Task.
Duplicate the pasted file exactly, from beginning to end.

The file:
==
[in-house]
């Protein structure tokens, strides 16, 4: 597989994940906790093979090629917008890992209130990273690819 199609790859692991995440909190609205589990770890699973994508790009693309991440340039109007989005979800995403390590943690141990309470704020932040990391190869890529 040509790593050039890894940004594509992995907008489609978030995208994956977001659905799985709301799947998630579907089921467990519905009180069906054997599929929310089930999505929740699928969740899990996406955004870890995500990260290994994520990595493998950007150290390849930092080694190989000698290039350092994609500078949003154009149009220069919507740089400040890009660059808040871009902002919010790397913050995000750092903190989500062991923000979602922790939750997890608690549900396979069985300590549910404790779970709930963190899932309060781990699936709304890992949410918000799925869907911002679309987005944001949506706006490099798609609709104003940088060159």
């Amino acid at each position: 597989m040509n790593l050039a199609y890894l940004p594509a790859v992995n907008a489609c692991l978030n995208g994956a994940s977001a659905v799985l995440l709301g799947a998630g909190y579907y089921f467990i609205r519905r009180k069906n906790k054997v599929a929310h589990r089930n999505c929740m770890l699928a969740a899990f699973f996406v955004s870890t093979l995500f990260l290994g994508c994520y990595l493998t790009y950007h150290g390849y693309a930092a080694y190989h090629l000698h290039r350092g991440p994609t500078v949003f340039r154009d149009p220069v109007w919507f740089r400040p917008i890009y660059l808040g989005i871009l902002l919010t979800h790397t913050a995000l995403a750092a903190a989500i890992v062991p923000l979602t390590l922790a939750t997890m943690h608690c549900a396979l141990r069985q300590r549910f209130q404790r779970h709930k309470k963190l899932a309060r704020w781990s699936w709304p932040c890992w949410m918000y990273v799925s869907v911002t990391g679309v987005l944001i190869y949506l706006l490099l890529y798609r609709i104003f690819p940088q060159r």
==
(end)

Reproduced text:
[in-house]
């Protein structure tokens, strides 16, 4: 597989994940906790093979090629917008890992209130990273690819 199609790859692991995440909190609205589990770890699973994508790009693309991440340039109007989005979800995403390590943690141990309470704020932040990391190869890529 040509790593050039890894940004594509992995907008489609978030995208994956977001659905799985709301799947998630579907089921467990519905009180069906054997599929929310089930999505929740699928969740899990996406955004870890995500990260290994994520990595493998950007150290390849930092080694190989000698290039350092994609500078949003154009149009220069919507740089400040890009660059808040871009902002919010790397913050995000750092903190989500062991923000979602922790939750997890608690549900396979069985300590549910404790779970709930963190899932309060781990699936709304890992949410918000799925869907911002679309987005944001949506706006490099798609609709104003940088060159």
């Amino acid at each position: 597989m040509n790593l050039a199609y890894l940004p594509a790859v992995n907008a489609c692991l978030n995208g994956a994940s977001a659905v799985l995440l709301g799947a998630g909190y579907y089921f467990i609205r519905r009180k069906n906790k054997v599929a929310h589990r089930n999505c929740m770890l699928a969740a899990f699973f996406v955004s870890t093979l995500f990260l290994g994508c994520y990595l493998t790009y950007h150290g390849y693309a930092a080694y190989h090629l000698h290039r350092g991440p994609t500078v949003f340039r154009d149009p220069v109007w919507f740089r400040p917008i890009y660059l808040g989005i871009l902002l919010t979800h790397t913050a995000l995403a750092a903190a989500i890992v062991p923000l979602t390590l922790a939750t997890m943690h608690c549900a396979l141990r069985q300590r549910f209130q404790r779970h709930k309470k963190l899932a309060r704020w781990s699936w709304p932040c890992w949410m918000y990273v799925s869907v911002t990391g679309v987005l944001i190869y949506l706006l490099l890529y798609r609709i104003f690819p940088q060159r």